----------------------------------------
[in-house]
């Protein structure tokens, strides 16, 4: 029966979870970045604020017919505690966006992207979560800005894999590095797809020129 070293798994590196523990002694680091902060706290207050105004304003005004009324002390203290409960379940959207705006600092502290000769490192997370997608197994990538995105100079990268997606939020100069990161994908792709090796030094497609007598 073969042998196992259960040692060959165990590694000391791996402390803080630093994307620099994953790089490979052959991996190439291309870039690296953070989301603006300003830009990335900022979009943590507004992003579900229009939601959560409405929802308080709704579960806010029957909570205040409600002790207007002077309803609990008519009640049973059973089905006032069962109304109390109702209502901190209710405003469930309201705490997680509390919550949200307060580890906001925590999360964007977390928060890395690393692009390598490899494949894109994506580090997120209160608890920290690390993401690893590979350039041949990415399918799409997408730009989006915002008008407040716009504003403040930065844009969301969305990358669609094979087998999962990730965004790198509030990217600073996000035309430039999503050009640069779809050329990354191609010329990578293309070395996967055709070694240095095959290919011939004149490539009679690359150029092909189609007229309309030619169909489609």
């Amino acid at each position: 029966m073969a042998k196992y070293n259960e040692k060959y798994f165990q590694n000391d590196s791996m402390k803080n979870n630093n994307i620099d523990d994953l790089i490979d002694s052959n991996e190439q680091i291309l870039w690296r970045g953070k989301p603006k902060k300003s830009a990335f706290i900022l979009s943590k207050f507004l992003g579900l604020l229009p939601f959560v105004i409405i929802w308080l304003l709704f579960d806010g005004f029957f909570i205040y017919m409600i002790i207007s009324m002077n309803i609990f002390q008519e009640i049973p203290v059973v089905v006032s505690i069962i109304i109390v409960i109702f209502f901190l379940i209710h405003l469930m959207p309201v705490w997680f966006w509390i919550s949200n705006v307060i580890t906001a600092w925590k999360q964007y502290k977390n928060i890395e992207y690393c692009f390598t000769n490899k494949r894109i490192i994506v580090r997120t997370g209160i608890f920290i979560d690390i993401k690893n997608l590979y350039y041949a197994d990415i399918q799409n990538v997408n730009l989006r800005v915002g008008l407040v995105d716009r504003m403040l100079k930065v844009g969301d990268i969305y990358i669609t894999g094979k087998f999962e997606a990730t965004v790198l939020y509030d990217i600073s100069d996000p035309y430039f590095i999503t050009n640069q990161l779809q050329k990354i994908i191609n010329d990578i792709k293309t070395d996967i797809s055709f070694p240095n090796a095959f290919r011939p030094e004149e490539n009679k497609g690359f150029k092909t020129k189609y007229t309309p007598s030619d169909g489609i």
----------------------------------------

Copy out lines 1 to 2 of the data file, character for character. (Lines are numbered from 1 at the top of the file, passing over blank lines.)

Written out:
[in-house]
């Protein structure tokens, strides 16, 4: 029966979870970045604020017919505690966006992207979560800005894999590095797809020129 070293798994590196523990002694680091902060706290207050105004304003005004009324002390203290409960379940959207705006600092502290000769490192997370997608197994990538995105100079990268997606939020100069990161994908792709090796030094497609007598 073969042998196992259960040692060959165990590694000391791996402390803080630093994307620099994953790089490979052959991996190439291309870039690296953070989301603006300003830009990335900022979009943590507004992003579900229009939601959560409405929802308080709704579960806010029957909570205040409600002790207007002077309803609990008519009640049973059973089905006032069962109304109390109702209502901190209710405003469930309201705490997680509390919550949200307060580890906001925590999360964007977390928060890395690393692009390598490899494949894109994506580090997120209160608890920290690390993401690893590979350039041949990415399918799409997408730009989006915002008008407040716009504003403040930065844009969301969305990358669609094979087998999962990730965004790198509030990217600073996000035309430039999503050009640069779809050329990354191609010329990578293309070395996967055709070694240095095959290919011939004149490539009679690359150029092909189609007229309309030619169909489609």